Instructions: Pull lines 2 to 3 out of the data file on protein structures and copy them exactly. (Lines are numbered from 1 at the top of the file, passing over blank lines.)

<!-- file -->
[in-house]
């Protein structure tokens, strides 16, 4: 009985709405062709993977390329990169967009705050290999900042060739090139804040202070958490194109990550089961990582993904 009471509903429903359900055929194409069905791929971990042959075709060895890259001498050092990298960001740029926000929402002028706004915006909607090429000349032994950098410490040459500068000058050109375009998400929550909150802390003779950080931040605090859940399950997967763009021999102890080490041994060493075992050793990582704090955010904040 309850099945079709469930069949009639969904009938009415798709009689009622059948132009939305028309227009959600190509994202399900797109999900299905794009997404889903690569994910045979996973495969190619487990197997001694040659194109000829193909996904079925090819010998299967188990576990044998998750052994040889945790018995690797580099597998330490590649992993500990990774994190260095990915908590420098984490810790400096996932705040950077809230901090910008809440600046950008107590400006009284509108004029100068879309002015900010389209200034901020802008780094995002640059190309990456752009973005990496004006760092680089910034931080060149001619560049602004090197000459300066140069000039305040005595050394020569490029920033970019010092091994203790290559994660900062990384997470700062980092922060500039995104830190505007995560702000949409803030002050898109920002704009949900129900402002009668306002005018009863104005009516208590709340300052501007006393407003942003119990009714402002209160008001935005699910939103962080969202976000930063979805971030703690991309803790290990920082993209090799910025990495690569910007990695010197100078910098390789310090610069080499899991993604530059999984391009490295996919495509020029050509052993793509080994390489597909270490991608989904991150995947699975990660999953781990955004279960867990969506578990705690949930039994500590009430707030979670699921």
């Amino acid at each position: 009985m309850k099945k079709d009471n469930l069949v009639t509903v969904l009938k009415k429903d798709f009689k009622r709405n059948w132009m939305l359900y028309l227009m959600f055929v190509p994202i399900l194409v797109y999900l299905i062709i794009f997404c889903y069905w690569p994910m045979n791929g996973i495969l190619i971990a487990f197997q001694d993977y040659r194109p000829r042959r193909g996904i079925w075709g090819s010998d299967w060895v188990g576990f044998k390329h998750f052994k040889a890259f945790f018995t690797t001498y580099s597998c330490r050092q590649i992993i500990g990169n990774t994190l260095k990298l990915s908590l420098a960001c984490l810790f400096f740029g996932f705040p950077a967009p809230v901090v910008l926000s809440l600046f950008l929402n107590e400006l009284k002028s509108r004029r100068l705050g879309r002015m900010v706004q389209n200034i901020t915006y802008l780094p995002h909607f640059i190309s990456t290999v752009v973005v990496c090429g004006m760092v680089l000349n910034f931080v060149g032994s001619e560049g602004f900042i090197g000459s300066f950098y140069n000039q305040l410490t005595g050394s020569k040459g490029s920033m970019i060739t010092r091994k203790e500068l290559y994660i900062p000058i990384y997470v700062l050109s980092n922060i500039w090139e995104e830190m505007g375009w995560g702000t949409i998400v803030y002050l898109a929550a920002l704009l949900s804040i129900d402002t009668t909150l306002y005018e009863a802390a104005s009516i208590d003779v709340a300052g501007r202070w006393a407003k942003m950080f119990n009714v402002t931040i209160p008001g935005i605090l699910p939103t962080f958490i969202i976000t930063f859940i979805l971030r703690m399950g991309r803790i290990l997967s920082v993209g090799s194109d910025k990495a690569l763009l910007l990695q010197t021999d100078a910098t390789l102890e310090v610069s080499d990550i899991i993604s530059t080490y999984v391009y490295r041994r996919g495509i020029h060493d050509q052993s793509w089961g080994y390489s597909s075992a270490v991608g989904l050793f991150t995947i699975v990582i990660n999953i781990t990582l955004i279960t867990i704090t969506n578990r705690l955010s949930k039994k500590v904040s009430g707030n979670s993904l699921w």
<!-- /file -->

């Protein structure tokens, strides 16, 4: 009985709405062709993977390329990169967009705050290999900042060739090139804040202070958490194109990550089961990582993904 009471509903429903359900055929194409069905791929971990042959075709060895890259001498050092990298960001740029926000929402002028706004915006909607090429000349032994950098410490040459500068000058050109375009998400929550909150802390003779950080931040605090859940399950997967763009021999102890080490041994060493075992050793990582704090955010904040 309850099945079709469930069949009639969904009938009415798709009689009622059948132009939305028309227009959600190509994202399900797109999900299905794009997404889903690569994910045979996973495969190619487990197997001694040659194109000829193909996904079925090819010998299967188990576990044998998750052994040889945790018995690797580099597998330490590649992993500990990774994190260095990915908590420098984490810790400096996932705040950077809230901090910008809440600046950008107590400006009284509108004029100068879309002015900010389209200034901020802008780094995002640059190309990456752009973005990496004006760092680089910034931080060149001619560049602004090197000459300066140069000039305040005595050394020569490029920033970019010092091994203790290559994660900062990384997470700062980092922060500039995104830190505007995560702000949409803030002050898109920002704009949900129900402002009668306002005018009863104005009516208590709340300052501007006393407003942003119990009714402002209160008001935005699910939103962080969202976000930063979805971030703690991309803790290990920082993209090799910025990495690569910007990695010197100078910098390789310090610069080499899991993604530059999984391009490295996919495509020029050509052993793509080994390489597909270490991608989904991150995947699975990660999953781990955004279960867990969506578990705690949930039994500590009430707030979670699921």
């Amino acid at each position: 009985m309850k099945k079709d009471n469930l069949v009639t509903v969904l009938k009415k429903d798709f009689k009622r709405n059948w132009m939305l359900y028309l227009m959600f055929v190509p994202i399900l194409v797109y999900l299905i062709i794009f997404c889903y069905w690569p994910m045979n791929g996973i495969l190619i971990a487990f197997q001694d993977y040659r194109p000829r042959r193909g996904i079925w075709g090819s010998d299967w060895v188990g576990f044998k390329h998750f052994k040889a890259f945790f018995t690797t001498y580099s597998c330490r050092q590649i992993i500990g990169n990774t994190l260095k990298l990915s908590l420098a960001c984490l810790f400096f740029g996932f705040p950077a967009p809230v901090v910008l926000s809440l600046f950008l929402n107590e400006l009284k002028s509108r004029r100068l705050g879309r002015m900010v706004q389209n200034i901020t915006y802008l780094p995002h909607f640059i190309s990456t290999v752009v973005v990496c090429g004006m760092v680089l000349n910034f931080v060149g032994s001619e560049g602004f900042i090197g000459s300066f950098y140069n000039q305040l410490t005595g050394s020569k040459g490029s920033m970019i060739t010092r091994k203790e500068l290559y994660i900062p000058i990384y997470v700062l050109s980092n922060i500039w090139e995104e830190m505007g375009w995560g702000t949409i998400v803030y002050l898109a929550a920002l704009l949900s804040i129900d402002t009668t909150l306002y005018e009863a802390a104005s009516i208590d003779v709340a300052g501007r202070w006393a407003k942003m950080f119990n009714v402002t931040i209160p008001g935005i605090l699910p939103t962080f958490i969202i976000t930063f859940i979805l971030r703690m399950g991309r803790i290990l997967s920082v993209g090799s194109d910025k990495a690569l763009l910007l990695q010197t021999d100078a910098t390789l102890e310090v610069s080499d990550i899991i993604s530059t080490y999984v391009y490295r041994r996919g495509i020029h060493d050509q052993s793509w089961g080994y390489s597909s075992a270490v991608g989904l050793f991150t995947i699975v990582i990660n999953i781990t990582l955004i279960t867990i704090t969506n578990r705690l955010s949930k039994k500590v904040s009430g707030n979670s993904l699921w």